North American pitcher plants are not only amazing works or living art but are also some of the most interesting plants in the world because they lure insects to their uniquely evolved leaves that are in the shape of a pitcher which holds water. Once the insect lands on the plant, first attracted by the reddish color, it then feeds on a bit of free nectar that the plant expels through tiny pores around the lip of the opening. The inside of the trap opening his very waxy and slippery and also covered with downward facing tiny hairs. These hairs make it easy for the insect to walk in one direction only...to its death! The insect eventually slips into the trap and into the water where it drowns and is digested by this remarkable plant! It makes quite a conversation piece and offers an inspirational learning experience for kids and adults alike!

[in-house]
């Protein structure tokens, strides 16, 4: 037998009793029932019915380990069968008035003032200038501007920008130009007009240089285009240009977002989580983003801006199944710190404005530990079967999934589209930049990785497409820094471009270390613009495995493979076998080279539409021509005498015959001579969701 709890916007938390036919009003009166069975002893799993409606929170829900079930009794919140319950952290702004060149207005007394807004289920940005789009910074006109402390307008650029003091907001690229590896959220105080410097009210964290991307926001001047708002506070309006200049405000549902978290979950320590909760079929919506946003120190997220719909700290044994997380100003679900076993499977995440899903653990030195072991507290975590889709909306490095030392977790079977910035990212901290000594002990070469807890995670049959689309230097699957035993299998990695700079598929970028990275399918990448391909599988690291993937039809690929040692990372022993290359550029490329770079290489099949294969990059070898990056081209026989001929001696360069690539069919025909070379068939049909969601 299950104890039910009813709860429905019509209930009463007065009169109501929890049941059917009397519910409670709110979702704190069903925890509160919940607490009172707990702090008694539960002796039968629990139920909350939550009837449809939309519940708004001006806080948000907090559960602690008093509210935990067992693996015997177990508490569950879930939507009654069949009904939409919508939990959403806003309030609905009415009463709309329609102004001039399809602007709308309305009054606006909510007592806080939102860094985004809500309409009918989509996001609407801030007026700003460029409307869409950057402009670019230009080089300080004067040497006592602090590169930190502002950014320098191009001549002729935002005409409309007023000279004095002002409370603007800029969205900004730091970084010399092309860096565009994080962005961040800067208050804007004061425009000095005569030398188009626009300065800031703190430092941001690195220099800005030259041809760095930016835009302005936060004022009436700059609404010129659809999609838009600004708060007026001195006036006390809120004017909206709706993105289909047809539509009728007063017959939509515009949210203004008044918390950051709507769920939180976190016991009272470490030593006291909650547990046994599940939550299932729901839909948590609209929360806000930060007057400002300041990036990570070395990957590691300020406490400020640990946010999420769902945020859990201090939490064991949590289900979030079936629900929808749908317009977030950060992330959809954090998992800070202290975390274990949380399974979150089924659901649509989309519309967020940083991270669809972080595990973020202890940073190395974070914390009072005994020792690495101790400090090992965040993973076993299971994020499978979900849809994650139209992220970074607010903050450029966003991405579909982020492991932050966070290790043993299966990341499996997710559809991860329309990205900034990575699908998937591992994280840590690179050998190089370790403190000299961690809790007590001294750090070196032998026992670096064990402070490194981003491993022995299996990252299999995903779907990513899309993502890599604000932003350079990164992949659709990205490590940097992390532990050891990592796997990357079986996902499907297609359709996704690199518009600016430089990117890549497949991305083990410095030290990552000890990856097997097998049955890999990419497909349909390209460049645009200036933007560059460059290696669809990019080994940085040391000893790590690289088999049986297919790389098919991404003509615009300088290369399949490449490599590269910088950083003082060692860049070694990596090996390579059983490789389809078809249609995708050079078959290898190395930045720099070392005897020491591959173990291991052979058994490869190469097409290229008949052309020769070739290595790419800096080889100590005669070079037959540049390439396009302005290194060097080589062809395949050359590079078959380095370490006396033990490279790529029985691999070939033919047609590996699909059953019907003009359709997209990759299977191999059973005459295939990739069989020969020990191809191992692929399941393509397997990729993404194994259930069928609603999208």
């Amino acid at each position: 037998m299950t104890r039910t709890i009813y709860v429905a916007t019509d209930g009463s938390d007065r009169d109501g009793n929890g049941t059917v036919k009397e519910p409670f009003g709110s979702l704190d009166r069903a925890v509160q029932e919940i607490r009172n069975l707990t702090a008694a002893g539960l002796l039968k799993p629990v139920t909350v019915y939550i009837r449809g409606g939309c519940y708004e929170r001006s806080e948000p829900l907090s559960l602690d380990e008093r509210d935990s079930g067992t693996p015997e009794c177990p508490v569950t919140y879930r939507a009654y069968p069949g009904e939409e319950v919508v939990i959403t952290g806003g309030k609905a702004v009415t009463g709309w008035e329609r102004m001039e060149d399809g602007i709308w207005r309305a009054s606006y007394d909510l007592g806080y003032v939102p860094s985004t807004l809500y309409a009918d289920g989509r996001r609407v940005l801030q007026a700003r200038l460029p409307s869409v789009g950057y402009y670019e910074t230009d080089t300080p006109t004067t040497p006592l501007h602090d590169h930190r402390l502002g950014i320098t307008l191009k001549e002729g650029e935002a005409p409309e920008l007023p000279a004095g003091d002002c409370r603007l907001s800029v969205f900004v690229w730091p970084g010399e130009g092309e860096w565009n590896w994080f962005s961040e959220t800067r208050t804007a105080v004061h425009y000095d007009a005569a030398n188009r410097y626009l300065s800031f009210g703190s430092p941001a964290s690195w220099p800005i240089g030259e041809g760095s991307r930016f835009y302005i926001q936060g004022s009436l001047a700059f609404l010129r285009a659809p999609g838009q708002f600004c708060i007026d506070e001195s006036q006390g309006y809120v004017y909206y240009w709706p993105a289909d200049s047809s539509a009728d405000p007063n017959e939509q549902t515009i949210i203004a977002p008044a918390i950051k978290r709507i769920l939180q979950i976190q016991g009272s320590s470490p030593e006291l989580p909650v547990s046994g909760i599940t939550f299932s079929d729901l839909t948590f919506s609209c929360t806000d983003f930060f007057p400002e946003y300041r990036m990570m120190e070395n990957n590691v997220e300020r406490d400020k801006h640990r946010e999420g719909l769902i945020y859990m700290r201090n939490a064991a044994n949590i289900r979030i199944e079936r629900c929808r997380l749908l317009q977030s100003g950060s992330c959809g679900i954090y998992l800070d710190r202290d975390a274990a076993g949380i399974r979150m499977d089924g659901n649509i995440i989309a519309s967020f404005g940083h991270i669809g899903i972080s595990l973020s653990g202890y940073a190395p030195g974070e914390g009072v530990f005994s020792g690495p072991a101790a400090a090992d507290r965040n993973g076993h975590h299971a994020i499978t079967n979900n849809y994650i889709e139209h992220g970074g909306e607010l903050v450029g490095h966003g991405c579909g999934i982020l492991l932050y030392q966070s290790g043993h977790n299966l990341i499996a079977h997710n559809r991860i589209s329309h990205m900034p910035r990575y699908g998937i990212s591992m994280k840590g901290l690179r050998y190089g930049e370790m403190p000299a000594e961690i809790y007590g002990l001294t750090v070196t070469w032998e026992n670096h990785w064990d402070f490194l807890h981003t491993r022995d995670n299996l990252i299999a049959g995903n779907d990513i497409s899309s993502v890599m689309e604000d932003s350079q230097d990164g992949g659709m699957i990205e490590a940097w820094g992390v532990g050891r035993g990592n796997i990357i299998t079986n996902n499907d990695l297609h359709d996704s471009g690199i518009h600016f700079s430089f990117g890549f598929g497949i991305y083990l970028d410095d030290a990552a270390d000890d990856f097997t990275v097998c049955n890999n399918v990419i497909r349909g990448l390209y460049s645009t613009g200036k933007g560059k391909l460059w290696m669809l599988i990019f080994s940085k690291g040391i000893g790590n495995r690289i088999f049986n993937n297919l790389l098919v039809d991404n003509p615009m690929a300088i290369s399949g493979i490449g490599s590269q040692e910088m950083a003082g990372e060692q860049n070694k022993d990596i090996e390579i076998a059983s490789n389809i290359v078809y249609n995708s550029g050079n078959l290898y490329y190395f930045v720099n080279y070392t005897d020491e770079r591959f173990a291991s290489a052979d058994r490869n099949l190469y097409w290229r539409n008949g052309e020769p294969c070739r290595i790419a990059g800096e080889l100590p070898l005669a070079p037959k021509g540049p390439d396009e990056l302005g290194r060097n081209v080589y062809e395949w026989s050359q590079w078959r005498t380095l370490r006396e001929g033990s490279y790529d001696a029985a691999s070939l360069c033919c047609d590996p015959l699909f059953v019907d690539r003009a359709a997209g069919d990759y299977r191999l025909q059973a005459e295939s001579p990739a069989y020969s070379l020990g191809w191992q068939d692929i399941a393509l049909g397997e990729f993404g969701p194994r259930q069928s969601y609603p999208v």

Sarracenia purpurea, aka the purple pitcher plant, acquires its best coloration when grown in full sun all day long. If it does not get sufficient lengths of direct sunlight, it may revert to green like other plants. This species is the shortest in the genus but is so cold hardy that in nature, it can be found growing all the way into Canada or further north! Available plants are young and small, growing in a 2" pot.